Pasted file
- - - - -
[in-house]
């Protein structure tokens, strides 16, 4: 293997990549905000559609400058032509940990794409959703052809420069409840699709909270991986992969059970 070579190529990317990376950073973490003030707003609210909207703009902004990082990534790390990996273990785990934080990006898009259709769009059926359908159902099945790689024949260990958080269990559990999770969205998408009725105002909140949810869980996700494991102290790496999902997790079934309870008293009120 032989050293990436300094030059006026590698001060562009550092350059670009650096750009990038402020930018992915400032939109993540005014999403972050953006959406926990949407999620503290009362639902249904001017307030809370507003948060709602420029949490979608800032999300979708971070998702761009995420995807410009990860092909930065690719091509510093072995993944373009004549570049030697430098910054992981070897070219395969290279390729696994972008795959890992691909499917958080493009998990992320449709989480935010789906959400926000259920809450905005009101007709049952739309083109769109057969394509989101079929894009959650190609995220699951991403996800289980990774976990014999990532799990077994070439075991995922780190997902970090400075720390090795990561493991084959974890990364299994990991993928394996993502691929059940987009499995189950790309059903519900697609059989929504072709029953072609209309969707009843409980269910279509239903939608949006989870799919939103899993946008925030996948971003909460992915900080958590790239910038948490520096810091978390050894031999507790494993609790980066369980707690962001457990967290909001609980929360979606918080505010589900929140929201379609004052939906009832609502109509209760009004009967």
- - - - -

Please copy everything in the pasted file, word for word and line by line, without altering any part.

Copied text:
[in-house]
């Protein structure tokens, strides 16, 4: 293997990549905000559609400058032509940990794409959703052809420069409840699709909270991986992969059970 070579190529990317990376950073973490003030707003609210909207703009902004990082990534790390990996273990785990934080990006898009259709769009059926359908159902099945790689024949260990958080269990559990999770969205998408009725105002909140949810869980996700494991102290790496999902997790079934309870008293009120 032989050293990436300094030059006026590698001060562009550092350059670009650096750009990038402020930018992915400032939109993540005014999403972050953006959406926990949407999620503290009362639902249904001017307030809370507003948060709602420029949490979608800032999300979708971070998702761009995420995807410009990860092909930065690719091509510093072995993944373009004549570049030697430098910054992981070897070219395969290279390729696994972008795959890992691909499917958080493009998990992320449709989480935010789906959400926000259920809450905005009101007709049952739309083109769109057969394509989101079929894009959650190609995220699951991403996800289980990774976990014999990532799990077994070439075991995922780190997902970090400075720390090795990561493991084959974890990364299994990991993928394996993502691929059940987009499995189950790309059903519900697609059989929504072709029953072609209309969707009843409980269910279509239903939608949006989870799919939103899993946008925030996948971003909460992915900080958590790239910038948490520096810091978390050894031999507790494993609790980066369980707690962001457990967290909001609980929360979606918080505010589900929140929201379609004052939906009832609502109509209760009004009967």